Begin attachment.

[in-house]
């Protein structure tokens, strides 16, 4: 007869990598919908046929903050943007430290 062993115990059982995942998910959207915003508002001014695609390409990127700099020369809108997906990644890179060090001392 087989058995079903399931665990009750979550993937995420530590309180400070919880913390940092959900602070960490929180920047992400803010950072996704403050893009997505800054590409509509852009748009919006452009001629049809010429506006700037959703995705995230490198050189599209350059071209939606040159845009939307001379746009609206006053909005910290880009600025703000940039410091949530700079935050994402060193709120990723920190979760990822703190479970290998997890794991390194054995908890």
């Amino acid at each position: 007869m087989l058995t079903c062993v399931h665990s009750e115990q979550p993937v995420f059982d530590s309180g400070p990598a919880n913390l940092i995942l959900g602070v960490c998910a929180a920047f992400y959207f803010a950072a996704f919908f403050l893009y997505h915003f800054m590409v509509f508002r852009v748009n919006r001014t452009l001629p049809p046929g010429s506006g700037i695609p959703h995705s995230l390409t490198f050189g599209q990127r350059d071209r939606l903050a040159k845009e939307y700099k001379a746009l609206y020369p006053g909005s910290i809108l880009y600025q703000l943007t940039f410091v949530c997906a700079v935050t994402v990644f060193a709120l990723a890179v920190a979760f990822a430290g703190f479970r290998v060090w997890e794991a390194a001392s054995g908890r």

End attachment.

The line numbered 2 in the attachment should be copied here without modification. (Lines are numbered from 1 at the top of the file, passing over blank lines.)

């Protein structure tokens, strides 16, 4: 007869990598919908046929903050943007430290 062993115990059982995942998910959207915003508002001014695609390409990127700099020369809108997906990644890179060090001392 087989058995079903399931665990009750979550993937995420530590309180400070919880913390940092959900602070960490929180920047992400803010950072996704403050893009997505800054590409509509852009748009919006452009001629049809010429506006700037959703995705995230490198050189599209350059071209939606040159845009939307001379746009609206006053909005910290880009600025703000940039410091949530700079935050994402060193709120990723920190979760990822703190479970290998997890794991390194054995908890």